Time does fly—and with it, some potentially significant tax benefits. There are actions which, if taken in October 2018, can have consequences on taxes—even 2017 retirement plans. We will discuss some of the general rules here; you should discuss the specifics of your situation with your tax professional.

Roth IRAs

  • ConversionsIndividuals who converted a traditional IRA to a Roth IRA in 2017 may “recharacterize” that conversion back to a traditional IRA if the recharacterization is done by October 15, 2018. Income taxes are due on the amount originally converted from a traditional IRA to a Roth IRA. If the account value has decreased, a lesser tax amount would be due if the Roth was converted back to a traditional IRA, then re-converted to a Roth in 2018. Tax rates have also changed in 2018 due to the Tax Cuts and Jobs Act passed this year. Many individuals may find themselves in a lower tax bracket for 2018; hence, recharacterizing and reconverting in 2018 might mean lower taxes even if the account value remains unchanged. Note that such recharacterizations are allowable only for transactions made in 2017; no such recharacterizations are available for 2018 or later years.
  • Recharacterizations– Contributions to a traditional IRA can be recharacterized to a Roth IRA or vice versa. Suppose an individual contributed to a traditional IRA in 2017 but found their income was too high to take a tax deduction. Recharacterizing to a Roth IRA would have no tax increase but would move the future earnings on the account from tax deferred to tax free. While the Tax Cuts and Jobs Act eliminated recharacterization of conversions beginning in 2018, recharacterization of contributionsremains in effect.
  • Excess Contributions Excess contributions made into an IRA are subject to a 6% excess contribution penalty. Any excess contribution made in 2017 (plus accumulated earnings thereon) removed from the account by October 15, 2018 will not be subject to that penalty. No relief from this penalty is allowable if the October deadline is missed.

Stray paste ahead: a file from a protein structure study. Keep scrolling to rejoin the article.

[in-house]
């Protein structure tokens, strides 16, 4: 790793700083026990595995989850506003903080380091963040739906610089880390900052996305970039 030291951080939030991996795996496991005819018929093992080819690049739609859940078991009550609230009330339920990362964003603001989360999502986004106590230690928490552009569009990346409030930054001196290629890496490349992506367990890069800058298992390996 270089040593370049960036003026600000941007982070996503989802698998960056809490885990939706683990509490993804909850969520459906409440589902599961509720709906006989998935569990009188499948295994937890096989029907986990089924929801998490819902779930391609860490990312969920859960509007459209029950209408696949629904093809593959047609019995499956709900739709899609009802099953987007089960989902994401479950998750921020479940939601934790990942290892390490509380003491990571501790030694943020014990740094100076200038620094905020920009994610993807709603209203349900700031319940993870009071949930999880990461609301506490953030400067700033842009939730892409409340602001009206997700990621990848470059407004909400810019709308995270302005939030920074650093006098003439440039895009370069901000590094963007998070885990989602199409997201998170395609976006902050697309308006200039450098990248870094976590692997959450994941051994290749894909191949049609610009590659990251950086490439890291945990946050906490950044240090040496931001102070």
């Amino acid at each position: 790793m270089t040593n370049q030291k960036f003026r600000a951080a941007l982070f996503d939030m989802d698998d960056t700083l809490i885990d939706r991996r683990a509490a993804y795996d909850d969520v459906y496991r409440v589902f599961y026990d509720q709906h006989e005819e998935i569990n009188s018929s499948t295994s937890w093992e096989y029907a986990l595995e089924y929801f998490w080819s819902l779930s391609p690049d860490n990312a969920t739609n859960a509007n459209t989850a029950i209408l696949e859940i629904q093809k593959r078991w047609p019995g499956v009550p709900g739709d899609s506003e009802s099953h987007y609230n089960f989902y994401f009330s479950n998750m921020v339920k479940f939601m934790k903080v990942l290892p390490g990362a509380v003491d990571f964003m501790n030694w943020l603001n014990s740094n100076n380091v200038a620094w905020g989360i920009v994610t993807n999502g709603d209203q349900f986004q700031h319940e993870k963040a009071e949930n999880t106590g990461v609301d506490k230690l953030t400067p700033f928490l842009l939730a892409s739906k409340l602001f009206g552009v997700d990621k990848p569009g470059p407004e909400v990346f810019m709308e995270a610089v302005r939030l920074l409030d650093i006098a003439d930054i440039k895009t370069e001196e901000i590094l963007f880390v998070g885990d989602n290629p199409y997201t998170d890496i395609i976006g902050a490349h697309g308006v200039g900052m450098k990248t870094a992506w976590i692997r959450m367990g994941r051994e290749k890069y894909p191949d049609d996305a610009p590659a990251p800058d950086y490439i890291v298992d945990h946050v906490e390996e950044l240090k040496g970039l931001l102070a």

• SEP IRAs for 2017– October 15, 2018 is the deadline for establishing and funding a SEP IRA for businesses if the business filed for an extension. This differs from the “normal” deadline for contributing to a traditional or Roth IRA (the tax filing deadline excluding extensions).
  • Simple IRAs for 2017– Employer contributions to Simple IRAs must be made by the tax filing deadline (including extensions) of the business. Again, if the business filed for an extension if 2017, the deadline is October 15, 2018.

Inherited IRAs may be “stretched” over the life expectancy of beneficiary—a significant extension in the time over which IRA proceeds must be distributed (and taxed). If the beneficiary is a trust, the trustee has until October 31, 2018 to provide proper documentation that may allow this stretch provision for IRAs inherited in 2017. Miss the deadline and the IRA must be distributed fully over a much shorter period.  Paragon Financial Advisors is a fee only registered investment advisory company located in College Station, TX.  We offer financial planning and investment management services to our clients.

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